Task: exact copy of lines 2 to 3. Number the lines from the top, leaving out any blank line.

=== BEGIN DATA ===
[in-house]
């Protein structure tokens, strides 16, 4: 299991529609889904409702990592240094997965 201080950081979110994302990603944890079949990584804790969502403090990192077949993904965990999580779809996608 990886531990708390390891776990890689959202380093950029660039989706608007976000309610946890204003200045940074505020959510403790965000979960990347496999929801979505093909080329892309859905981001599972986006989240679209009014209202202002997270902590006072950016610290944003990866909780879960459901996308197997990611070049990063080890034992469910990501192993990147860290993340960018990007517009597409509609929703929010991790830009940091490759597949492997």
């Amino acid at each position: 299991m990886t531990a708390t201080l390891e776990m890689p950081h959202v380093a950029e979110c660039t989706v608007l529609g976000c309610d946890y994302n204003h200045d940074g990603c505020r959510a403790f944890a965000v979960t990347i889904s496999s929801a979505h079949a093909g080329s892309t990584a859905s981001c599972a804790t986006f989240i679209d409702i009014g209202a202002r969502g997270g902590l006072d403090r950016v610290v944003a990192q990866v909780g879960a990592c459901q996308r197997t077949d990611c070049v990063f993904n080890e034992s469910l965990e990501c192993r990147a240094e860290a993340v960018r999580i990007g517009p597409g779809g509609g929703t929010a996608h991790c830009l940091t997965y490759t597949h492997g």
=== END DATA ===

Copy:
């Protein structure tokens, strides 16, 4: 299991529609889904409702990592240094997965 201080950081979110994302990603944890079949990584804790969502403090990192077949993904965990999580779809996608 990886531990708390390891776990890689959202380093950029660039989706608007976000309610946890204003200045940074505020959510403790965000979960990347496999929801979505093909080329892309859905981001599972986006989240679209009014209202202002997270902590006072950016610290944003990866909780879960459901996308197997990611070049990063080890034992469910990501192993990147860290993340960018990007517009597409509609929703929010991790830009940091490759597949492997």
């Amino acid at each position: 299991m990886t531990a708390t201080l390891e776990m890689p950081h959202v380093a950029e979110c660039t989706v608007l529609g976000c309610d946890y994302n204003h200045d940074g990603c505020r959510a403790f944890a965000v979960t990347i889904s496999s929801a979505h079949a093909g080329s892309t990584a859905s981001c599972a804790t986006f989240i679209d409702i009014g209202a202002r969502g997270g902590l006072d403090r950016v610290v944003a990192q990866v909780g879960a990592c459901q996308r197997t077949d990611c070049v990063f993904n080890e034992s469910l965990e990501c192993r990147a240094e860290a993340v960018r999580i990007g517009p597409g779809g509609g929703t929010a996608h991790c830009l940091t997965y490759t597949h492997g």